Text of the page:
Considered to be one of the most imposing Roman ruins, Diocletian’s Palace has been described as the ‘heart’ of Split. First built in the 4th century AD, the ruins are remarkably well preserved. Nowadays this labyrinth is a living, breathing part of the city, accounting for half of Split’s old town. Residents and business owners now occupy much of the old palace structure – like having a museum filled with locals going about their daily business as you browse the exhibits. There are cafes, bars, and shops to enjoy as you meander through alleys and archways. Diocletian’s Palace remains one of the most complete specimens of Roman architecture. Very much the jewel in Split’s tourism crown.
Picturesque doesn’t begin to describe the beauty of Plitvice Lakes National Park. If anything, cameras struggle to do it justice. Among the dense forest, a series of startling blue-green lakes and waterfalls weave together like an intricate lace pattern. Free boat and bus services run every half hour in the warmer months. However, some sections are only accessible by wooden footbridges and boardwalks. To trek through the park in its entirety – on foot – takes around six hours, but the cascading waterfalls, lush greenery and clouds of butterflies that drift above the boardwalks make it worth your while. You can hire a rowboat in some areas, but be aware that swimming is not permitted in any of the lakes.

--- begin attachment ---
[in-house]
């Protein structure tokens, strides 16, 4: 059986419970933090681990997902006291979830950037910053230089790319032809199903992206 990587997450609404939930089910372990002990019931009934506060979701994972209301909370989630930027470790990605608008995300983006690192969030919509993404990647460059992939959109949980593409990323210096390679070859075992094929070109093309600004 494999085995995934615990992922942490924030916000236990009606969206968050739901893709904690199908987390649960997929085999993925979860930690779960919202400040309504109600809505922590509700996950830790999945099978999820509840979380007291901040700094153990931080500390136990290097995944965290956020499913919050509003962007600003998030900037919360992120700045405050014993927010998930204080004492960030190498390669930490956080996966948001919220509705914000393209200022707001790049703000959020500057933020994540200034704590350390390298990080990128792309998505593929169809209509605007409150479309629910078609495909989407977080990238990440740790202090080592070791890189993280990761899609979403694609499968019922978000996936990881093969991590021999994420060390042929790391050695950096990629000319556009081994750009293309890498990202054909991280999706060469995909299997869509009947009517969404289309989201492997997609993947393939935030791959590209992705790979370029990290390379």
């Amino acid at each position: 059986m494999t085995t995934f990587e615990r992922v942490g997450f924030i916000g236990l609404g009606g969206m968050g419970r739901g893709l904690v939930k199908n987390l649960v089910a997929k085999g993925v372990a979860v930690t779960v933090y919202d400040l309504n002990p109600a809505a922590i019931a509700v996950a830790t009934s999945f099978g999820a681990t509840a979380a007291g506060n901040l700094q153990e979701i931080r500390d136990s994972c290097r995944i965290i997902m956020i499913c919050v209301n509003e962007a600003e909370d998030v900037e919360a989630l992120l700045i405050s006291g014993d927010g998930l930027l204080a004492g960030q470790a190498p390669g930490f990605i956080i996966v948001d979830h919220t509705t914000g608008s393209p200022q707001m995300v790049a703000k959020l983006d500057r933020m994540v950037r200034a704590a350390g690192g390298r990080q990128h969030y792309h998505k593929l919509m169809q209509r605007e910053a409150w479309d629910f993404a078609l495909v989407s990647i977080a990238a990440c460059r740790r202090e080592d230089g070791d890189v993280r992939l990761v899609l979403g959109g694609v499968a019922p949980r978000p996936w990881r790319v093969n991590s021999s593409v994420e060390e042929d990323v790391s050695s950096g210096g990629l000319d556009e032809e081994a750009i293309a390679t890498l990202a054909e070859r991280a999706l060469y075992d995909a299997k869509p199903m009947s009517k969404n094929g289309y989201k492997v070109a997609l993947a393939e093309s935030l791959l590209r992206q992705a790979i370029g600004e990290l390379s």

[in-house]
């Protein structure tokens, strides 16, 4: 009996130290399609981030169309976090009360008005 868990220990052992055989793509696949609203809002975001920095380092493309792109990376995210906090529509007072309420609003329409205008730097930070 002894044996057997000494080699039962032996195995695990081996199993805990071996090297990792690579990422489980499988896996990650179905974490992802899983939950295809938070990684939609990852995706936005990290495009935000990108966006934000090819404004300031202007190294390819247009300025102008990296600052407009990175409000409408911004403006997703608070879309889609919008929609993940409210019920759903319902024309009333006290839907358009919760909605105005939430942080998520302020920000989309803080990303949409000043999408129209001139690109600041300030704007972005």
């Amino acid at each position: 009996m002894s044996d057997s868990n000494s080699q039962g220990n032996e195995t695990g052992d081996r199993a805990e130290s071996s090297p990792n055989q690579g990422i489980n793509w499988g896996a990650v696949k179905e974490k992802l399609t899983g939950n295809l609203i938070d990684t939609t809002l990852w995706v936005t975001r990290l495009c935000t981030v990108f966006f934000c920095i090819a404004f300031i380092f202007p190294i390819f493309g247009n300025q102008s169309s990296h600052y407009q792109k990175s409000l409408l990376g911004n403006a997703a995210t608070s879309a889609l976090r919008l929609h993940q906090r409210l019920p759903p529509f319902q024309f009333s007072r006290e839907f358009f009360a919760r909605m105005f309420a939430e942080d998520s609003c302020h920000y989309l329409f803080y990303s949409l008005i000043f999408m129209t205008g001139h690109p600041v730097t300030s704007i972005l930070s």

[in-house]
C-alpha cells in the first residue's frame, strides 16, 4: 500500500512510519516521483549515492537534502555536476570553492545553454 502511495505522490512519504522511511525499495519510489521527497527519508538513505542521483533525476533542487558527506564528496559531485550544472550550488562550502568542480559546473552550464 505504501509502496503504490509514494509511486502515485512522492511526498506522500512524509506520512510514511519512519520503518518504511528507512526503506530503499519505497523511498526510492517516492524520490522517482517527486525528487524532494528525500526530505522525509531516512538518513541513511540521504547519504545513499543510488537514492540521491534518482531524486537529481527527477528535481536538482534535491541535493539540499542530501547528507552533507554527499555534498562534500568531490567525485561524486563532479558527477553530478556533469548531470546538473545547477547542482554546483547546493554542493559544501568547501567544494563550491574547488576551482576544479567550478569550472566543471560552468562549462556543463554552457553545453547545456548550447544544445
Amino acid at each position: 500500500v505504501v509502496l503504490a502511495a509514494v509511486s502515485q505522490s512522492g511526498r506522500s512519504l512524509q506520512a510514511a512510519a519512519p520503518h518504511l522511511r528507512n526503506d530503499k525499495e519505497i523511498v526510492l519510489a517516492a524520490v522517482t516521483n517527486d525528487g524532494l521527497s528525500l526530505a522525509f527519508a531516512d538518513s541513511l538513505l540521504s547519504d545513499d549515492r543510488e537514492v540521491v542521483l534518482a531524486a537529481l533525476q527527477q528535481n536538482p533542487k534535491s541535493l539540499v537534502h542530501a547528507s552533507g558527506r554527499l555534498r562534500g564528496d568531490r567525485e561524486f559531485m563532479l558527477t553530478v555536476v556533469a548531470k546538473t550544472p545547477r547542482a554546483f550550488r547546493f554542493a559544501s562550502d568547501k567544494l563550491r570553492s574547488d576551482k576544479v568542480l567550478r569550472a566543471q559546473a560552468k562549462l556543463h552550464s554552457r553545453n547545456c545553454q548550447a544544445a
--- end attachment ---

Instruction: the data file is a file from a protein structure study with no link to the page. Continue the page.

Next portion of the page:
The Old Town is small protrusion of medieval buildings on the island of Korčula. Rich with history, it was cleverly designed in a fishbone layout for the comfort and safety of its inhabitants. Victors can enjoy a rich array of Renaissance and Gothic architecture such as St Mark’s Cathedral and St Peter’s Church. The island also features a cluster of olive groves and vineyards. You can enjoy local wine and nibbles while you watch traditional Croatian ceremonies and dances still performed for tourist audiences.
What began as a touring exhibition has become The Museum of Broken Relationships in Zagreb, a collection of personal remnants and artefacts from failed relationships. Quirky and intensely moving, the museum accepts items from people all over the world that tell their own tale of romance gone wrong. It’s a unique approach to art and storytelling that has moved from niche exhibit to mainstream attraction. The museum aims to help us understand broader patterns of behaviour as well as offering solidarity in dealing with our own lost loves. A cathartic and intimate showcase of a universal affliction.
Croatia’s answer to Rome’s Colosseum, the Pula Arena is an imposing remnant of an ancient history. Overlooking the harbour, the limestone amphitheatre is remarkably well preserved considering it was completed in 68 AD. Thanks to its condition, Pula Arena has been incredibly useful to historians in studying ancient building techniques. The underground passages once used by gladiators now host exhibitions about viticulture and olive growing in ancient times. Above ground, this well preserved ruin is used as a concert venue as well as hosting the annual Pula Film Festival.